What Does Substantial Gainful Activity (SGA) Mean for Social Security?

Substantial gainful activity is the level of work that a person without a disability can do.

By , J.D. University of Baltimore School of Law
Updated by Diana Chaikin, Attorney Seattle University School of Law
Updated 3/19/2024

One of the basic requirements for obtaining Social Security disability benefits is that you're not engaging in what the agency calls "SGA". SGA stands for substantial gainful activity, which means work performed at or above a certain income level.

Because Social Security defines disability as being unable to work full-time due to a severe medical condition, you'll need to show that you have at least a 12-month period where you aren't earning above SGA. Otherwise, your application will be denied.

What is Substantial Gainful Activity (SGA)?

For most disability applicants, the Social Security Administration (SSA) definition of substantial gainful activity means earning above a specific dollar amount. In 2024, this amount is $1,550 or more a month, or $2,590 if you're blind. The SSA adjusts these amounts each year to account for increases in the cost of living.

The maximum substantial gainful activity amounts themselves are pretty straightforward. If you're making more than the monthly SGA level, the SSA can't award you disability benefits. It doesn't matter if you made the entire SGA amount in one week and were totally bedridden for the rest of the month—the agency isn't allowed to find you disabled.

But SGA can be more than just a number. For instance, volunteer work, running a small business, and even criminal activity can all be considered SGA—even if you're not making any money.

SGA Defined: The Meaning of "Substantial" and "Gainful" Activity

To understand how Social Security decides what SGA is, it helps to break down the term "substantial gainful activity" into its component parts. The SSA considers work to be substantial when it involves significant physical or mental effort, and gainful when you get paid for your effort. Work can be substantial even if you can only do it part time, and gainful even if you don't actually get paid—as long as it's the type of work people usually get paid to do.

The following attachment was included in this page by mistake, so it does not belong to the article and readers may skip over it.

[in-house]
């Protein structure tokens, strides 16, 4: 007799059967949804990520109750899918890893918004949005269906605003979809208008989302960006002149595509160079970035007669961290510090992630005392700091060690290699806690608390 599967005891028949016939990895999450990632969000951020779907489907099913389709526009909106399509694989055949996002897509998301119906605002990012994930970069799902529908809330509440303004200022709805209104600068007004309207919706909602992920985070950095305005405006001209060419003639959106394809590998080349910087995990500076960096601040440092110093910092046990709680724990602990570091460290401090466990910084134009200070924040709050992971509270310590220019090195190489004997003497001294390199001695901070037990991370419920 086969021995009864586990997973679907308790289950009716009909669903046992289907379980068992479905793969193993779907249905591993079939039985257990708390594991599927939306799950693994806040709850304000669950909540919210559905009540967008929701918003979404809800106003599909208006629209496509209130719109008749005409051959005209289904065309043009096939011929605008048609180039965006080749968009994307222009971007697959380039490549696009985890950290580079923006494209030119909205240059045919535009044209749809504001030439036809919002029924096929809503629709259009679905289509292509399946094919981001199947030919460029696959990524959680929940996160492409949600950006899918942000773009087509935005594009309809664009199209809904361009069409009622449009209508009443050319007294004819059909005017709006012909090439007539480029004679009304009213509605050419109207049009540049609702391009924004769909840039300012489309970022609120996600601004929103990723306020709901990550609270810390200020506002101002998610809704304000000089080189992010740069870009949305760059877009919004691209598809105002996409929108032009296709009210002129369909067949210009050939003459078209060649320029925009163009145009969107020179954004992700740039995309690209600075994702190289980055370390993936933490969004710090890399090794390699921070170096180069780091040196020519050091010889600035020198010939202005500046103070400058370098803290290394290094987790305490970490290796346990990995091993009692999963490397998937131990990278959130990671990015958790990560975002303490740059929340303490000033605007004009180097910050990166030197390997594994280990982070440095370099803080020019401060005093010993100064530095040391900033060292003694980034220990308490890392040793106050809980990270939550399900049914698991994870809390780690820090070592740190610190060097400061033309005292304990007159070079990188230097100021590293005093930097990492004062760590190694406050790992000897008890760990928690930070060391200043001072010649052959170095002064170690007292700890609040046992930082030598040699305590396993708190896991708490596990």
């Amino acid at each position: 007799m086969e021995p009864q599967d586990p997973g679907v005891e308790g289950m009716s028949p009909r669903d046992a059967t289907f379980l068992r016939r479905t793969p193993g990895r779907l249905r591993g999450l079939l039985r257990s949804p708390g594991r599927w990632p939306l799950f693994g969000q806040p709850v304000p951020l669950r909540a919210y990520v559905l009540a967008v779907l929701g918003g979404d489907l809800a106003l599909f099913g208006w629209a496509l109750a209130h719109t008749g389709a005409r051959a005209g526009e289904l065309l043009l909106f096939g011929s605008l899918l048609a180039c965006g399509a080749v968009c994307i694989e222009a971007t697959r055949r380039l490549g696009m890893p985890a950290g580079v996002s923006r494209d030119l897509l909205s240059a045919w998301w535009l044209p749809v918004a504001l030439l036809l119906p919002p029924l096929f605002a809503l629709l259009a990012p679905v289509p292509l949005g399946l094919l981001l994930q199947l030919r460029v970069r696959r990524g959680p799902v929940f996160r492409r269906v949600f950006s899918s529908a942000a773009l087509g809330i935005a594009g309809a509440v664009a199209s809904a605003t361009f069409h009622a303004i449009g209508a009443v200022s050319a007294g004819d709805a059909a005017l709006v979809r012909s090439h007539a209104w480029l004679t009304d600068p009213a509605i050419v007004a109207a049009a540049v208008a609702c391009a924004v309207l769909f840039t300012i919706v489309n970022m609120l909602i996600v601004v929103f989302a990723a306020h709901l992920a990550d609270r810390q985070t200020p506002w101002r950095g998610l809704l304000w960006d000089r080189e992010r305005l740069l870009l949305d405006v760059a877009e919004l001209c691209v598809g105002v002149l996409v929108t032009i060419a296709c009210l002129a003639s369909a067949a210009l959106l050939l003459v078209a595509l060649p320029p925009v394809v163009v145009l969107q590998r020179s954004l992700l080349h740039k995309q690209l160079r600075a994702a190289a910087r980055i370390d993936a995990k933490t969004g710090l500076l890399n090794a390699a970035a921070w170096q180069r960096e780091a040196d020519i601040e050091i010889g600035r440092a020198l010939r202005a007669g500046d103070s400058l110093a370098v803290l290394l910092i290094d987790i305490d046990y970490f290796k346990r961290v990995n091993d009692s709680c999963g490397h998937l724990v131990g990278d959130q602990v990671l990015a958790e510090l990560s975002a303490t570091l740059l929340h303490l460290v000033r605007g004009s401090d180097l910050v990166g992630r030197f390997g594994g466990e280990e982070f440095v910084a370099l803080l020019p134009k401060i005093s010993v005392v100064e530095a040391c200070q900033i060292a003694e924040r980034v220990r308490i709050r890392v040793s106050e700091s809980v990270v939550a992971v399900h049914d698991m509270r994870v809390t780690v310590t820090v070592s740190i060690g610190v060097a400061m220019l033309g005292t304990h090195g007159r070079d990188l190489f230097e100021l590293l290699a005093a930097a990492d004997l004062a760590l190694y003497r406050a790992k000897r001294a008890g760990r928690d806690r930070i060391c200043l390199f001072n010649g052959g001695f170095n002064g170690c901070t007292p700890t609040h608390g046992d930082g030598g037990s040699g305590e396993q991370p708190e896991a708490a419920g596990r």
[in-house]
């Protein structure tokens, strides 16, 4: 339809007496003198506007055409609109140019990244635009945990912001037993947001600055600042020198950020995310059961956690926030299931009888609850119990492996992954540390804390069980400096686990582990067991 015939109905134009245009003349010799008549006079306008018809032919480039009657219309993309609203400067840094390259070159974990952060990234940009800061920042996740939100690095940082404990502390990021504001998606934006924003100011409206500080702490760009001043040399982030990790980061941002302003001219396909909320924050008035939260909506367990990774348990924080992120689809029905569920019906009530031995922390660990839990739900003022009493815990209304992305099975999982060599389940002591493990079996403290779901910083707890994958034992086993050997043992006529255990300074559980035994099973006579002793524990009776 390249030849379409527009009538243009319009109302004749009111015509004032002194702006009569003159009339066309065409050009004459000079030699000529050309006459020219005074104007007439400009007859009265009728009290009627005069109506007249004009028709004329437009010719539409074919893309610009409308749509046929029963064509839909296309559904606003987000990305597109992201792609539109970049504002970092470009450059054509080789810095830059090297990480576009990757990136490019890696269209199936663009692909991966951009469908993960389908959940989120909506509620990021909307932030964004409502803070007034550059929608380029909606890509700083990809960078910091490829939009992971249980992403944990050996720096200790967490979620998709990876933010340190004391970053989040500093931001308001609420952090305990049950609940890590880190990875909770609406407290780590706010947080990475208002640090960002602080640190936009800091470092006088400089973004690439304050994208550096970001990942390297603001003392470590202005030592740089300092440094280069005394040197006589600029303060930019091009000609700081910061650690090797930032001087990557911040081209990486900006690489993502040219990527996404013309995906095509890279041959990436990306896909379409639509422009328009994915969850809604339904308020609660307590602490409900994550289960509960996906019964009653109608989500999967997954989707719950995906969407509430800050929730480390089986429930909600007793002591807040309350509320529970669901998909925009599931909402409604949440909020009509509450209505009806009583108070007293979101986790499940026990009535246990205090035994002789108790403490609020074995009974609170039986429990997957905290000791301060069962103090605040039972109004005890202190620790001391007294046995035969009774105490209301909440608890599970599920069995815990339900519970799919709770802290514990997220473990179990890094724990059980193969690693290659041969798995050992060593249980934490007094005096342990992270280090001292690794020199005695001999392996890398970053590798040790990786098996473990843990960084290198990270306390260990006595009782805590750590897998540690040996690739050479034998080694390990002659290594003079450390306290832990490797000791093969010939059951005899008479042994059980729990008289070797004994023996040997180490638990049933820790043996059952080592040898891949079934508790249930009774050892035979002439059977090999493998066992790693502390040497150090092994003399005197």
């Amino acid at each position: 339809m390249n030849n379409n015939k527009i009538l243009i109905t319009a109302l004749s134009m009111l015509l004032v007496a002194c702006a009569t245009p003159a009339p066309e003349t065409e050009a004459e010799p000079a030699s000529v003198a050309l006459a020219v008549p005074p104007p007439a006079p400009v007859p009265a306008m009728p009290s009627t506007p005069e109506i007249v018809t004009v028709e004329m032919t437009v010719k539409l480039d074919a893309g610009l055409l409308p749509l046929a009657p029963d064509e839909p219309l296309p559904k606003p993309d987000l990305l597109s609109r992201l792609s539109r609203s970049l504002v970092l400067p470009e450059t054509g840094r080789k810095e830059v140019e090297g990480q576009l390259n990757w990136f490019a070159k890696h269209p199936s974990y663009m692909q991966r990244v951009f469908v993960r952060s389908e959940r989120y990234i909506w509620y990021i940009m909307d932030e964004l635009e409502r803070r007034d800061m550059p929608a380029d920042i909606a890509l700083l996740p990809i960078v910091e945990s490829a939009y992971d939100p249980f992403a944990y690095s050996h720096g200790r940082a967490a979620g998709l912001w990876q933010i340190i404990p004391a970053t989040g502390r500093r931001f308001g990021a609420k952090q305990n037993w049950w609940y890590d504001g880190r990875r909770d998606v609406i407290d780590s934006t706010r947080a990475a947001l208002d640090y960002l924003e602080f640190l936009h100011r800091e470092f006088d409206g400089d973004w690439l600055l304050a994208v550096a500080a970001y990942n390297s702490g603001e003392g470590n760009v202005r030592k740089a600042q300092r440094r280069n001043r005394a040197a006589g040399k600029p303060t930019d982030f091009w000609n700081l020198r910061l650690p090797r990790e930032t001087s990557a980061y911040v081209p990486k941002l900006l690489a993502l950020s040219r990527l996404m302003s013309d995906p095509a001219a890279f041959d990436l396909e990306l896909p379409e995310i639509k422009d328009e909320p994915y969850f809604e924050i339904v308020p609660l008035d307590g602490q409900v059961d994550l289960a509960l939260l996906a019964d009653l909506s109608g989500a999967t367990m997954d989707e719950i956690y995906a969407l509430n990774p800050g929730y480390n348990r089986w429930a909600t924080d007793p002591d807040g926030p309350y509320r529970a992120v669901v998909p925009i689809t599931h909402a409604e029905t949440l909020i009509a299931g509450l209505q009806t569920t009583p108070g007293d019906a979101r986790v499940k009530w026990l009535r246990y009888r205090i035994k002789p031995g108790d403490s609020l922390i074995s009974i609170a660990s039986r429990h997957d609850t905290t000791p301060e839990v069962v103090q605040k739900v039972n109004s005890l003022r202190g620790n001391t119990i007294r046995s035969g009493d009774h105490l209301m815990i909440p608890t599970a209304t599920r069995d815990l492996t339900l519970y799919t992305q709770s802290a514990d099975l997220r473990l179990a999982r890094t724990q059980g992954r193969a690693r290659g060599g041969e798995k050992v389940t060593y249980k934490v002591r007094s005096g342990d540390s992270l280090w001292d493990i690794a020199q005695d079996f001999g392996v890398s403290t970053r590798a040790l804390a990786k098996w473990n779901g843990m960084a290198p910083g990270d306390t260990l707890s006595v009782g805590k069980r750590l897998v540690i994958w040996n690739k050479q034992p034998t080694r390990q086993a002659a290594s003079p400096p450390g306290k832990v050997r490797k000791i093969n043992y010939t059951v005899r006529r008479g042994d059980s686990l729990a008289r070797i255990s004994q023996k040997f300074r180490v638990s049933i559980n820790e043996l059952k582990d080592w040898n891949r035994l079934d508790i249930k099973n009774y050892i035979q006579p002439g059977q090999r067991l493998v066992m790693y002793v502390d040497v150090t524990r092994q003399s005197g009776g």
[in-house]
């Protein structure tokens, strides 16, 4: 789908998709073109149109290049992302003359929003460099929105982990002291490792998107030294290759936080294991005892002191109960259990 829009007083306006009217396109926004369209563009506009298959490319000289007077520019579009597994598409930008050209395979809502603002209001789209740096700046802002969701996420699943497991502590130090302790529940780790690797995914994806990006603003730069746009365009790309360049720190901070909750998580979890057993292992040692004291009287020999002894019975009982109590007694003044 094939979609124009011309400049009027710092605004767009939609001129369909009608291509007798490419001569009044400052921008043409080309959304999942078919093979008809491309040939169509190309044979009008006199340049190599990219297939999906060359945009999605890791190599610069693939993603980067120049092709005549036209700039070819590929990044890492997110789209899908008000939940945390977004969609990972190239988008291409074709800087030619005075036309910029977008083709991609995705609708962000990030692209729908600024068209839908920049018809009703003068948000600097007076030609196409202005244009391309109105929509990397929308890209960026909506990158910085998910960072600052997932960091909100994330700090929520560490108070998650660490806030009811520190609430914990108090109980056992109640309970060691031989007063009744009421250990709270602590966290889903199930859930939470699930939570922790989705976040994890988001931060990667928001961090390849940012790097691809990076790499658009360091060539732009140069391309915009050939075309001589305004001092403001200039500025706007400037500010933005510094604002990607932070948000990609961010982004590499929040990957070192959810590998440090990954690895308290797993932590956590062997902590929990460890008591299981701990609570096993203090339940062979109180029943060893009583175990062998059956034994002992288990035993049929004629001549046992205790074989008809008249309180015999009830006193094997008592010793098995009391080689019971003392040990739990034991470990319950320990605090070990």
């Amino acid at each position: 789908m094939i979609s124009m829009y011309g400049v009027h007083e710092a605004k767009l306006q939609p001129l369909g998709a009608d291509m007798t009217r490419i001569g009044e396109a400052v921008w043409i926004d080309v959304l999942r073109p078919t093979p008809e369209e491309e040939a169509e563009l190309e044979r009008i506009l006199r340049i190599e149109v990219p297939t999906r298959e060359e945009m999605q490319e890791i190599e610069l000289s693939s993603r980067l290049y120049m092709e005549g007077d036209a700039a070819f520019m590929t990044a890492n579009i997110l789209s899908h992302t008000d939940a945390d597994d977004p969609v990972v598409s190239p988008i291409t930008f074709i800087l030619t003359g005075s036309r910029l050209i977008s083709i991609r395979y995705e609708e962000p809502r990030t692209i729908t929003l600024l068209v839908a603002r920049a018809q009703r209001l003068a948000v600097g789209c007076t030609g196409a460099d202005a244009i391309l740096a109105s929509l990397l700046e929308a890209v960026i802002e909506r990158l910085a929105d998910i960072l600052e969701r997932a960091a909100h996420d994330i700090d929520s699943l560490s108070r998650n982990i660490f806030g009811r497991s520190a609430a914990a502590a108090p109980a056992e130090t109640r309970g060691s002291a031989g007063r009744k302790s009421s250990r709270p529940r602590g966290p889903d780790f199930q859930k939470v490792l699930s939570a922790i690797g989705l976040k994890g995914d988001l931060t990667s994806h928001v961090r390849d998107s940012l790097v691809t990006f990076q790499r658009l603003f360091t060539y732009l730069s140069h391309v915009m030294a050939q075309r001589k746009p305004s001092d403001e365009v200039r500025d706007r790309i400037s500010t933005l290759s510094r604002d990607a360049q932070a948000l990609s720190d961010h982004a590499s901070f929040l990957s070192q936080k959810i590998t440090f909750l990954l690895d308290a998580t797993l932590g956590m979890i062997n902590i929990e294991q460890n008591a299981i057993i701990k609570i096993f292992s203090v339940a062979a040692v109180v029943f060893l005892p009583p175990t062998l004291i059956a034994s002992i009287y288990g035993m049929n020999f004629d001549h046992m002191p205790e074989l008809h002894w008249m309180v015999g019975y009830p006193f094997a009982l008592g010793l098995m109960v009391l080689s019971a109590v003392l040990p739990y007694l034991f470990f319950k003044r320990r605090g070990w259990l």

Here's an example of a case where the SSA might determine that a disability applicant is working at the level of substantial gainful activity, even when they're earning less than $1,550 in a month:

As shown in the above example, even if you don't get paid for your work, the SSA can still conclude that your volunteer activity counts as substantial gainful activity or shows that you have the ability to work at the SGA level.

When Does the SSA Calculate Volunteer Work as SGA?

Disability applicants who are involved volunteers are sometimes surprised to learn that their "work-like" activity can count as SGA. Examples of situations where the SSA might calculate volunteering as SGA include:

  • your wages would be above the SGA level if you were paid for what you do
  • you spend more than a few hours a week volunteering
  • the volunteer work has physical or mental requirements that suggest your ability to work at the SGA level, and
  • your volunteer work is for a business that is owned by a family member.

The more your volunteering resembles "work-like" activity, the more likely the SSA will find it to be SGA. For example, if you volunteer at a library stocking shelves for 20 hours a week, the SSA can take into consideration the physical demands of the job (carrying and shelving books) as well as the significant number of hours worked (half of a normal workweek) to determine that the volunteer position should be counted as SGA.

Substantial Gainful Activity Exceptions

Not every activity that a person could earn money doing will count as SGA for Social Security purposes. For instance, here are some examples of activities that the SSA usually doesn't consider to be substantial gainful activity:

  • things you do to take care of yourself, such as taking a shower or getting dressed
  • household chores, like doing the laundry or sweeping the floor
  • physical, occupational, or mental therapy
  • going to school, and
  • involvement in social activities, such as a book club or church group.

Keep in mind that even though the SSA doesn't consider these activities to be SGA for the purposes of determining your initial eligibility for disability benefits, the agency may still consider them as evidence of your functional limitations. Your limitations are an important component of your residual functional capacity, a set of restrictions that the SSA uses to determine whether you're disabled.